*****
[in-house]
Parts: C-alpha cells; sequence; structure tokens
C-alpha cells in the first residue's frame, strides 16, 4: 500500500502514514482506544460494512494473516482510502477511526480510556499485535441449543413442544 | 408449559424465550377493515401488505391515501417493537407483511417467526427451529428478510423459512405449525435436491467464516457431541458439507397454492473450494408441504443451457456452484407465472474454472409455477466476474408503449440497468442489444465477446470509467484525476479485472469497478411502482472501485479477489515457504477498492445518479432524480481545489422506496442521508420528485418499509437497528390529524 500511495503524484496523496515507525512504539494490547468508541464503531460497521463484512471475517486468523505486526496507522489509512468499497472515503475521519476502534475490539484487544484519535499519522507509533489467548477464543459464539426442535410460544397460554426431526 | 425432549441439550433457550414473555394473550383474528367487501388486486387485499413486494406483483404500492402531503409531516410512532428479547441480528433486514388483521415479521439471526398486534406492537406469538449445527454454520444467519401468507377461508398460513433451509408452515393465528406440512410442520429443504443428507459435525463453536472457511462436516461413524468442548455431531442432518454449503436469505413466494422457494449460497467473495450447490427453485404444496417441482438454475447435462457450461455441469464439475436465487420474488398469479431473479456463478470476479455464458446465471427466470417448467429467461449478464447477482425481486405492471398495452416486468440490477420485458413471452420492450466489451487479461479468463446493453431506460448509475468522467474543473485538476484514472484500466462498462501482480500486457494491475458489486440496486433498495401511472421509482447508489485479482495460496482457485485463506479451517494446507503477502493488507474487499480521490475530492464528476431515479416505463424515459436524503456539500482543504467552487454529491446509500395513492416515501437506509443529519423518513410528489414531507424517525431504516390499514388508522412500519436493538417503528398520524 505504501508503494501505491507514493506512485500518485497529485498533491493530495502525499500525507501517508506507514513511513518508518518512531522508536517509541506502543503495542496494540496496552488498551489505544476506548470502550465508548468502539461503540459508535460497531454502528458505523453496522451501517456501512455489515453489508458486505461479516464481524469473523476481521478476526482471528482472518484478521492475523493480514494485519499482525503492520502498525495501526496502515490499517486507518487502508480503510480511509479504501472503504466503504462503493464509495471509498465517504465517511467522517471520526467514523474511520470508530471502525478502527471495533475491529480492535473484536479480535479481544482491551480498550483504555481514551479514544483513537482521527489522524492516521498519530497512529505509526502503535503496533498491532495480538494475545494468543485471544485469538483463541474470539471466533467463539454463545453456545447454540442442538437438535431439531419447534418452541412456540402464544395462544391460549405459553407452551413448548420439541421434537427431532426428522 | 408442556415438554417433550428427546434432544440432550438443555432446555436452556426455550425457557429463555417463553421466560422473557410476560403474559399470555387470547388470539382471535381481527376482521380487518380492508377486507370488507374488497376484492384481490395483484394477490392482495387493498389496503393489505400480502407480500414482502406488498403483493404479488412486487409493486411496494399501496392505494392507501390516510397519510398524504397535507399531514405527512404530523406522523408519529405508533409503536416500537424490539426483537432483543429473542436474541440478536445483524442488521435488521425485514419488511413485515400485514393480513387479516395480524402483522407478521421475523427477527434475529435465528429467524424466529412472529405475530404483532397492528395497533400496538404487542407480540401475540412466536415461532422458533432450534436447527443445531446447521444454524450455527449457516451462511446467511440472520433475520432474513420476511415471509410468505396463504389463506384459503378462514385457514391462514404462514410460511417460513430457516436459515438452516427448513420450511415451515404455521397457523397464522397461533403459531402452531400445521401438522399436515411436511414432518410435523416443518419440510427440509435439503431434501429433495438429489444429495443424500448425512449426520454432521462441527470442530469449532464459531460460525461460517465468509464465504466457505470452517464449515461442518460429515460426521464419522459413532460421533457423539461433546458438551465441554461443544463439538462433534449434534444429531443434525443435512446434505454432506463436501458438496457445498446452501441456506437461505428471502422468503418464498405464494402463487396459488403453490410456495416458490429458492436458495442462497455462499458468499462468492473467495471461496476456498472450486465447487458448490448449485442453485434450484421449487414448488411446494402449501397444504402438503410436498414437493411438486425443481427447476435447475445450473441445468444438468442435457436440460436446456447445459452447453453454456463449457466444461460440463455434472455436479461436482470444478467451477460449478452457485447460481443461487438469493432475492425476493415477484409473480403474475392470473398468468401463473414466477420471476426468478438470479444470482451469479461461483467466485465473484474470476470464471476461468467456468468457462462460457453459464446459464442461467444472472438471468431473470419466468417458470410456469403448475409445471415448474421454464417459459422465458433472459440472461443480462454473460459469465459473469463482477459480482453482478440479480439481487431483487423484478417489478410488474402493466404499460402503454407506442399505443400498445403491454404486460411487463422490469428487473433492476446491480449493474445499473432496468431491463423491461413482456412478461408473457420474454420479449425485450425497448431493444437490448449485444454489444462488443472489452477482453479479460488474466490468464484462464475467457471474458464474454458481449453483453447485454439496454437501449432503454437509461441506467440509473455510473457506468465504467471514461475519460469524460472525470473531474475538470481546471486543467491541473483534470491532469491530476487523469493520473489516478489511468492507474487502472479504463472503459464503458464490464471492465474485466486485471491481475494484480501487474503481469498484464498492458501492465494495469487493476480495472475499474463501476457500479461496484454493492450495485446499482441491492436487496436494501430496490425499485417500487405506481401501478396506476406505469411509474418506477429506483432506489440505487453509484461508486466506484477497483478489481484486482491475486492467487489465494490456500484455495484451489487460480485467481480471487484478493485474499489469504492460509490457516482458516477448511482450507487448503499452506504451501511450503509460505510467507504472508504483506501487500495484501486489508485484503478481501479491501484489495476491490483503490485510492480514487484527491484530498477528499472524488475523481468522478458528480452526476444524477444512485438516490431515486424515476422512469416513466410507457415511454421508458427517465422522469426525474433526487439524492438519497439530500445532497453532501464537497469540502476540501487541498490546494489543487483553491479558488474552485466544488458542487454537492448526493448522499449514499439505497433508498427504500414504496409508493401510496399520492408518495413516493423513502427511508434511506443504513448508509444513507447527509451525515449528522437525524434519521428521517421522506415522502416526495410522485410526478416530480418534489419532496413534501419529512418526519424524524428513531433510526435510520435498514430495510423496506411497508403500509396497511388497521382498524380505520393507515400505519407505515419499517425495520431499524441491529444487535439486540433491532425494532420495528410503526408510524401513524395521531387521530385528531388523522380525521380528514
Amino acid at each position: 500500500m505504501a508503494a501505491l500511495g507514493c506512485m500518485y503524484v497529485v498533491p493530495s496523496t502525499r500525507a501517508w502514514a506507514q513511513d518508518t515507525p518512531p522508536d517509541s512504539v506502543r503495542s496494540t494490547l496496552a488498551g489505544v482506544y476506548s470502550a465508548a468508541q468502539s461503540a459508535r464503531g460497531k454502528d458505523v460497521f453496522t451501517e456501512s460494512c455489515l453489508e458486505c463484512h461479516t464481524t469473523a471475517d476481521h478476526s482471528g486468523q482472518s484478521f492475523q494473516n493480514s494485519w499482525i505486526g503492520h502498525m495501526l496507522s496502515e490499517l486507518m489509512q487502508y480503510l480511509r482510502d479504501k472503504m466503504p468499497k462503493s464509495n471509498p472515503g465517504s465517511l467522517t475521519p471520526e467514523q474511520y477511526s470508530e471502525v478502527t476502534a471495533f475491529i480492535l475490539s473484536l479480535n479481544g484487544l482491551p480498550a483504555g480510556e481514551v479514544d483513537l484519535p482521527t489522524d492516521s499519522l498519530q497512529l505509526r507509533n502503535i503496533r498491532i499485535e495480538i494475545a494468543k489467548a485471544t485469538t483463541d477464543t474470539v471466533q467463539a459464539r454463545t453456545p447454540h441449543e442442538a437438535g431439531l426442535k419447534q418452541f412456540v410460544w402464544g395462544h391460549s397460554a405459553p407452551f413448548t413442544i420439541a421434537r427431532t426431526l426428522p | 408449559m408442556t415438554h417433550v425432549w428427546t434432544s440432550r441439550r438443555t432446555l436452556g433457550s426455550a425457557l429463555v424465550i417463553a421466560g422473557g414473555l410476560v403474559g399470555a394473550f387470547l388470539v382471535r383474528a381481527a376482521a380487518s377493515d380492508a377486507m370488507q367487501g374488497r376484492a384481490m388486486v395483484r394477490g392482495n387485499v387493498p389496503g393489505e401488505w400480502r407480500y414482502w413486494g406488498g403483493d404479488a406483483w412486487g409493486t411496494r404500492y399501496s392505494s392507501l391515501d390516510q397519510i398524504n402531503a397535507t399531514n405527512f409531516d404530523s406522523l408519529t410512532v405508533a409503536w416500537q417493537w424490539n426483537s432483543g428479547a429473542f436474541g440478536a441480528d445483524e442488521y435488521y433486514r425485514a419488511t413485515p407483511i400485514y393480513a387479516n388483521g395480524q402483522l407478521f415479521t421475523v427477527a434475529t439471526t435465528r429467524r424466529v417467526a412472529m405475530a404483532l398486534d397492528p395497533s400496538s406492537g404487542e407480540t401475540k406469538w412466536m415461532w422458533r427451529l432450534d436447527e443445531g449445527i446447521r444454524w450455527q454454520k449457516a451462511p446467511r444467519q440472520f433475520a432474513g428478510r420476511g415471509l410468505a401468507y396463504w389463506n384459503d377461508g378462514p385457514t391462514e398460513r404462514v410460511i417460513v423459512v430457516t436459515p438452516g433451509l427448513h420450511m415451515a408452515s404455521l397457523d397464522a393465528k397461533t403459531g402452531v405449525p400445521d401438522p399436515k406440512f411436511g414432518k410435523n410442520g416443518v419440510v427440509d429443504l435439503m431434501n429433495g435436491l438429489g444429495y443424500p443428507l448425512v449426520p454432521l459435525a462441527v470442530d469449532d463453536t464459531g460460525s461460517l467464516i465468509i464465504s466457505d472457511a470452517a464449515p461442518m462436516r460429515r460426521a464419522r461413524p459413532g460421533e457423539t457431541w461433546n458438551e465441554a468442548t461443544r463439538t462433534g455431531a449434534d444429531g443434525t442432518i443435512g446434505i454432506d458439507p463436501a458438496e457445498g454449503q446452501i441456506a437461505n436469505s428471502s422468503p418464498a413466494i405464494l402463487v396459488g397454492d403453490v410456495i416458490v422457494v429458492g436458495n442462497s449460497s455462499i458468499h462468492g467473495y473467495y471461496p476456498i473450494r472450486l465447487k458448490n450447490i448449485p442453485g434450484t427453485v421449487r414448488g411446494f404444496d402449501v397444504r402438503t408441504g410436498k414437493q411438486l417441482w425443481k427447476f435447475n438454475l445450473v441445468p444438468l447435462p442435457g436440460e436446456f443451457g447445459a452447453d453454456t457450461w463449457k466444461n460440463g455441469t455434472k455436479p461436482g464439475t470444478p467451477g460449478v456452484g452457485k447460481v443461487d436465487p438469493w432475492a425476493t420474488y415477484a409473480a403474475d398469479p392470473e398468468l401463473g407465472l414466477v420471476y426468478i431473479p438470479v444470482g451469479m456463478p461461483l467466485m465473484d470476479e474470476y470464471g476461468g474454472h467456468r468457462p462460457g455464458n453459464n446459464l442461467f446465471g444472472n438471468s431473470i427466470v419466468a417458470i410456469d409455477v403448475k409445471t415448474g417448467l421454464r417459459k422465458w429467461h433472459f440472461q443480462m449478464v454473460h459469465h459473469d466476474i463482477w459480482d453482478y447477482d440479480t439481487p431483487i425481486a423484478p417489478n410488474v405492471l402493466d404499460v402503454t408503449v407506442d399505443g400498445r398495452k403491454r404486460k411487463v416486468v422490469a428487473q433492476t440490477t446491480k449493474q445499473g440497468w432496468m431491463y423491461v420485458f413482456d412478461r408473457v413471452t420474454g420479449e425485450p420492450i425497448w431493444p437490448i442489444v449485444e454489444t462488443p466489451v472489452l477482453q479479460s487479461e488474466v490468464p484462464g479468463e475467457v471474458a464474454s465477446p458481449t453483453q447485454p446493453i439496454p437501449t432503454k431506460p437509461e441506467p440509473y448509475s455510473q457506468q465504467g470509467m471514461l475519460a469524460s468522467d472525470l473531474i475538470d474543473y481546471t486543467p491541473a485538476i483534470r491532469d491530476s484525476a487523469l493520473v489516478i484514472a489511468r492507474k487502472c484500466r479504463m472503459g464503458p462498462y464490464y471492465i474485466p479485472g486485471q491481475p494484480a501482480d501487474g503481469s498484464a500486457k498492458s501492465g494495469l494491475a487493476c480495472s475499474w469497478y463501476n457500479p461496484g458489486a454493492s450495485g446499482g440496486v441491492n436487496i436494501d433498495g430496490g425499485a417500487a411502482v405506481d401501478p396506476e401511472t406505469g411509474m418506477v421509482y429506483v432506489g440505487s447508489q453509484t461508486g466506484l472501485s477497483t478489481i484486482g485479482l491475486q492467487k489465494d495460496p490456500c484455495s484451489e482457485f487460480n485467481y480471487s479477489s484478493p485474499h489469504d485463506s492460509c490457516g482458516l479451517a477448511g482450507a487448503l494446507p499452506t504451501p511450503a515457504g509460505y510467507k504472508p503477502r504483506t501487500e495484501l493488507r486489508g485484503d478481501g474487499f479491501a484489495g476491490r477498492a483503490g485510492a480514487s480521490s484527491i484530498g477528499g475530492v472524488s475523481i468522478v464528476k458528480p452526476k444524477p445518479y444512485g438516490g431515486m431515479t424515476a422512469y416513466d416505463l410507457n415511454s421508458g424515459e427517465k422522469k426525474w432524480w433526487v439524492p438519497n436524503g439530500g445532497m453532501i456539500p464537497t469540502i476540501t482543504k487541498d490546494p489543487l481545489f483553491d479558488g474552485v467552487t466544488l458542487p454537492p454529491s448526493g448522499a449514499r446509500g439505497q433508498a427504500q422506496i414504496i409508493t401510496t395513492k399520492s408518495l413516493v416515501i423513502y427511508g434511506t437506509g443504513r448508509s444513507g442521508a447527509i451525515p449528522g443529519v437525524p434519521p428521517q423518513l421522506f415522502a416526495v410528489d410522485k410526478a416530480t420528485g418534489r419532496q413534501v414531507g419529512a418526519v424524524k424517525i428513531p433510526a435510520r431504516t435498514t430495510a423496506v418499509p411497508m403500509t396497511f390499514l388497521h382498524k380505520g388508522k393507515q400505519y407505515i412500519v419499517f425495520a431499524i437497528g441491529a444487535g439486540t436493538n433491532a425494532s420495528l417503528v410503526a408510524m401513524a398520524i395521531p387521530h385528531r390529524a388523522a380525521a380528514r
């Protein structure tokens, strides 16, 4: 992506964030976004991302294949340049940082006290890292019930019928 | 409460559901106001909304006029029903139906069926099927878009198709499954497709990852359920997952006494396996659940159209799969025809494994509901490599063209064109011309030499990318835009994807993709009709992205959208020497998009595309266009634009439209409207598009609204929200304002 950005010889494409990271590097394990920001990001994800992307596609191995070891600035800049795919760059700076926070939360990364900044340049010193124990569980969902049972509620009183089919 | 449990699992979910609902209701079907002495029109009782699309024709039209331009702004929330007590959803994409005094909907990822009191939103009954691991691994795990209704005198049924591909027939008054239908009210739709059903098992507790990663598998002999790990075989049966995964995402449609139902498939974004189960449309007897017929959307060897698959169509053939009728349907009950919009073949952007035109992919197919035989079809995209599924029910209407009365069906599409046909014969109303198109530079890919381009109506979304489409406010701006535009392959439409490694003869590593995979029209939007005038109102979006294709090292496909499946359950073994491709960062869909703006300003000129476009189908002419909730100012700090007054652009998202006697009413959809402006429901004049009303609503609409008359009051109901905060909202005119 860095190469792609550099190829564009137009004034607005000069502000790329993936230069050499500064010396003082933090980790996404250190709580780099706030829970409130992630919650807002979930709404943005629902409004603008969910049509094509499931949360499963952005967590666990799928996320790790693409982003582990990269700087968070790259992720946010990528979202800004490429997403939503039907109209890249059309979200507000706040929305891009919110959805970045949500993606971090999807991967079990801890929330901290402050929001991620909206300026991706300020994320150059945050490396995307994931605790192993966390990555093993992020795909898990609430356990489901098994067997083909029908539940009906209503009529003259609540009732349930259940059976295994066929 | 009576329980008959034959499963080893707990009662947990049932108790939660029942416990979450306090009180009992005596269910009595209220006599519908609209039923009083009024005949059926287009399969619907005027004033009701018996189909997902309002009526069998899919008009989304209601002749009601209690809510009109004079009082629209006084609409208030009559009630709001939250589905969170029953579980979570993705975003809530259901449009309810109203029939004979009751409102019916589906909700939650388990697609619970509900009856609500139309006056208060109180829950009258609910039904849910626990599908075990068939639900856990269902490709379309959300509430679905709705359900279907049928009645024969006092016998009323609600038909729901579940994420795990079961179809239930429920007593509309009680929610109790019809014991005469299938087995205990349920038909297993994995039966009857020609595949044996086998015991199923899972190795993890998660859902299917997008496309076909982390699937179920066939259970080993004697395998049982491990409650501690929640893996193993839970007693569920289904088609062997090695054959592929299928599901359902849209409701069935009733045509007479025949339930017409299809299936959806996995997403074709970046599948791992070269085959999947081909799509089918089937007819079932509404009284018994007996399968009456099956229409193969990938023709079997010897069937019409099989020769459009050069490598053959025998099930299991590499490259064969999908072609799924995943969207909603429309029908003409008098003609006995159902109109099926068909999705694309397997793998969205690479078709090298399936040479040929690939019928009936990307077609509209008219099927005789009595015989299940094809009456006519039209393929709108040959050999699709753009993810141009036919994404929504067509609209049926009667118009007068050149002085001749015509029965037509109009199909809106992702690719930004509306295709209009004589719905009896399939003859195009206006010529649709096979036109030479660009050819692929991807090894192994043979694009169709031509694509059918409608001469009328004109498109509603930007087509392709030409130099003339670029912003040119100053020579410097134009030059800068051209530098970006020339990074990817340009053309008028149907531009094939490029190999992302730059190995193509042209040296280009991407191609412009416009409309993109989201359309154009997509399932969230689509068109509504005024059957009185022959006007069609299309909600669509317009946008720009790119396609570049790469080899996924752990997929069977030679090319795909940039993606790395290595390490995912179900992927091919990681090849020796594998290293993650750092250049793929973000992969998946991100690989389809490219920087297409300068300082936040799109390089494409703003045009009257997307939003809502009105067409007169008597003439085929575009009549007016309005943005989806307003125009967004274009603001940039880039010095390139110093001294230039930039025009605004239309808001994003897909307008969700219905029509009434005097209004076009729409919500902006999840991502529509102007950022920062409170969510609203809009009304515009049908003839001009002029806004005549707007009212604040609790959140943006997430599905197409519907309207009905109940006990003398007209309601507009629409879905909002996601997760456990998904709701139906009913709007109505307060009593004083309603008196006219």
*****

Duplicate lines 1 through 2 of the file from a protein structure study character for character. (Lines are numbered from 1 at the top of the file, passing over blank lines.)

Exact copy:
[in-house]
Parts: C-alpha cells; sequence; structure tokens